A group of scientists from the Oregon Medical Scientific University (USA) demonstrated a new method for treating root canals using blood vessels printed on a 3D printer. This innovative process reduces the risk of tooth decay, helps to fully restore their functions and promises a revolution in dentistry.
Root canal therapy is a time-consuming procedure, during which the infected pulp and the nearest nerve endings are removed, the canal is cleaned, filled with gutta-percha and sealed. However, this deprives the tooth of a natural protective mechanism and over time such teeth can begin to rapidly deteriorate.
Thanks to the research of American scientists under the guidance of Professor Luiz Bertassoni, dentists may soon have more effective methods of treating canals based on 3D bio-printing of an artificial network of vessels identical to the present.
Scientific work of researchers published in the journal Scientific Reports. The document describes in detail how artificial three-dimensional printed blood vessels improve the results of the operation of the root canal. This process is based on previous studies conducted by Bertassoni and partners who have found a way to biotic artificial vascular networks that almost completely mimicked the natural system of the body’s blood circulation.
Scientists suggest the following technology: first, the patient tooth is treated in the traditional way, and then a thin polymer fiber with a diameter of 500 micrometers (0.5 mm) is inserted inside the channel, created with the help of a specially developed technology of 3D printing from agarose. The remaining voids are filled with hydrogel containing pulp cells. The fiber is then removed, and microchannels are produced along the entire length of the tooth into which endothelial cells are introduced. Approximately 7 days later, artificial vessels begin to form inside the tooth. In other words, the tooth regeneration process is started.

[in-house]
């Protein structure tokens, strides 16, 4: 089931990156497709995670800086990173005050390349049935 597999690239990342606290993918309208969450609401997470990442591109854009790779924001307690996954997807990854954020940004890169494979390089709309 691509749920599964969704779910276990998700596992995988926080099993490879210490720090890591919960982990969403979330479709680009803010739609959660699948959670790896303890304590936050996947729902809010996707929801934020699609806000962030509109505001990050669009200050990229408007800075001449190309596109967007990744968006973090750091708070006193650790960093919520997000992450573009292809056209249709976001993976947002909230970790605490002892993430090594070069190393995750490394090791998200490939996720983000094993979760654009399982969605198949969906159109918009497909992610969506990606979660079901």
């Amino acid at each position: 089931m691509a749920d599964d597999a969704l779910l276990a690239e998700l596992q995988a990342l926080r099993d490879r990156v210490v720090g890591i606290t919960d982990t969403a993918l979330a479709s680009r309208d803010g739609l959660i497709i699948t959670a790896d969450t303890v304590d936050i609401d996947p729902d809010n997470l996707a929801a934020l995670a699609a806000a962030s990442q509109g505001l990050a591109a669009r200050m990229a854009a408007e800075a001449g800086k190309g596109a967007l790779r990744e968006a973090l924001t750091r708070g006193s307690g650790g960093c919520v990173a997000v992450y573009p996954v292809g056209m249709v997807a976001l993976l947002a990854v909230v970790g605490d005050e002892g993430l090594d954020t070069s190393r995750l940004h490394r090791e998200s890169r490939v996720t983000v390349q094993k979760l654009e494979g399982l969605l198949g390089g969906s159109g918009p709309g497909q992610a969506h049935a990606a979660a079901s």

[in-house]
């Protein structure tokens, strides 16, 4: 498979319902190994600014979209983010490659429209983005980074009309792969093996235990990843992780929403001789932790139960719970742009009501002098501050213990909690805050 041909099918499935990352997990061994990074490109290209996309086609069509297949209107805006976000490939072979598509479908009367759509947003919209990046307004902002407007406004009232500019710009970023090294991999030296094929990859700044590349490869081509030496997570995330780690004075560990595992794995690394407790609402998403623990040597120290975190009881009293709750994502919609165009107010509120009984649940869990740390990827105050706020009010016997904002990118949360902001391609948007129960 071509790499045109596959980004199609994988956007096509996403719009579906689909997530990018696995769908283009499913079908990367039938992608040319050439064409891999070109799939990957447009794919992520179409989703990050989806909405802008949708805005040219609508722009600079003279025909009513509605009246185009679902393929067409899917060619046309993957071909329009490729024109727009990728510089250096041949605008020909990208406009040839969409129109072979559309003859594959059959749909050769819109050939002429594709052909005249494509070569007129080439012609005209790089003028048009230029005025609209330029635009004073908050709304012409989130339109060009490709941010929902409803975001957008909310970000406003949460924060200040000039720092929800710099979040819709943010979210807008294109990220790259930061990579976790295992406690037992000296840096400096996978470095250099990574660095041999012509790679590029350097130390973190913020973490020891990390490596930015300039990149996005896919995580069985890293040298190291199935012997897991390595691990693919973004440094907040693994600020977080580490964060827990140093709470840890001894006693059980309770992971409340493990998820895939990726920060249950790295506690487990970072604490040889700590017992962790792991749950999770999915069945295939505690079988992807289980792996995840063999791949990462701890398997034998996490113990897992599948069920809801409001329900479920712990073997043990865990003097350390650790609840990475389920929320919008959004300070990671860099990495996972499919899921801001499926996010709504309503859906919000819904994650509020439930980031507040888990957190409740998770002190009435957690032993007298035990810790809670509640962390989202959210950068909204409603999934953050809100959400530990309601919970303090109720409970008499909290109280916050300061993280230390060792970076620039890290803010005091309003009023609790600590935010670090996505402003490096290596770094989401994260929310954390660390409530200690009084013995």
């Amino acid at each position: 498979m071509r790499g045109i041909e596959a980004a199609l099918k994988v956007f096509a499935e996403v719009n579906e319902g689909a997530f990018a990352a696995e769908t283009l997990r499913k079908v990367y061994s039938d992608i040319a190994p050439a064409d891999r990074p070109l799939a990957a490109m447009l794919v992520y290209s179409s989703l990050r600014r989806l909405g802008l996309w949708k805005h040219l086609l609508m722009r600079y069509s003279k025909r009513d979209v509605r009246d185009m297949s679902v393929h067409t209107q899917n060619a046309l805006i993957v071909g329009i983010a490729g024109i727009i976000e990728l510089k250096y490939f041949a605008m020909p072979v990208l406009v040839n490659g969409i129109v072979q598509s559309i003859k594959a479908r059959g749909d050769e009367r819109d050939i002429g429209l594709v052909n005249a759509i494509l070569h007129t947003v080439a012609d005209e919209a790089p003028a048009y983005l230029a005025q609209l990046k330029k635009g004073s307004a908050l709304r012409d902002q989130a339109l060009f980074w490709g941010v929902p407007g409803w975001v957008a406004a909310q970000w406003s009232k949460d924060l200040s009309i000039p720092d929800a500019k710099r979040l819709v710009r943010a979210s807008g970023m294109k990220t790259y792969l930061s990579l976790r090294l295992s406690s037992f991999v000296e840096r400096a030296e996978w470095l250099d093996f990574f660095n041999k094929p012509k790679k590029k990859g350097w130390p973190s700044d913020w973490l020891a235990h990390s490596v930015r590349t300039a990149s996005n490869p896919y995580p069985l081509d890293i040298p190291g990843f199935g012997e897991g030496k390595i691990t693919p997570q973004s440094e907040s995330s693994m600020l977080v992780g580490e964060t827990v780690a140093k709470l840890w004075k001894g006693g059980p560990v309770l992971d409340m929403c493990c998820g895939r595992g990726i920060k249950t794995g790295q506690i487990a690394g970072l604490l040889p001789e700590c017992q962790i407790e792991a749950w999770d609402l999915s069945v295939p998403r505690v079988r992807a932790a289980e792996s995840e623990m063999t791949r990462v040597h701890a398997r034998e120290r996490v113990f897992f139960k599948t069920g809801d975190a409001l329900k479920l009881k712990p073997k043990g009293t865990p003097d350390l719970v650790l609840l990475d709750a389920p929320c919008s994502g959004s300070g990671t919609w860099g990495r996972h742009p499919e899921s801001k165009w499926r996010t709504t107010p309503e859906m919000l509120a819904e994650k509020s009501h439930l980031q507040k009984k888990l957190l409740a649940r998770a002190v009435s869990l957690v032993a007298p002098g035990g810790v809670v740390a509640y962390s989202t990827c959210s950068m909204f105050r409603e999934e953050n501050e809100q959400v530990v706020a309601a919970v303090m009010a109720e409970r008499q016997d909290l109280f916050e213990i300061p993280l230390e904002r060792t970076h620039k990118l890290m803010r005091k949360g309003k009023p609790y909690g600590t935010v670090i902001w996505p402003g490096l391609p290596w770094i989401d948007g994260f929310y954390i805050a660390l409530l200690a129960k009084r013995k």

“This result proves that the creation of artificial blood vessels can be an extremely effective strategy for the full regeneration of the functions of the teeth,” says Bertassoni. “We are convinced that this discovery will change dentistry.”
British scientists are also looking for a way to restore teeth without using seals. Their method stimulates stem cells in the tooth pulp to produce more dentin, a protective film, a filling cavity and protecting the teeth from damage.
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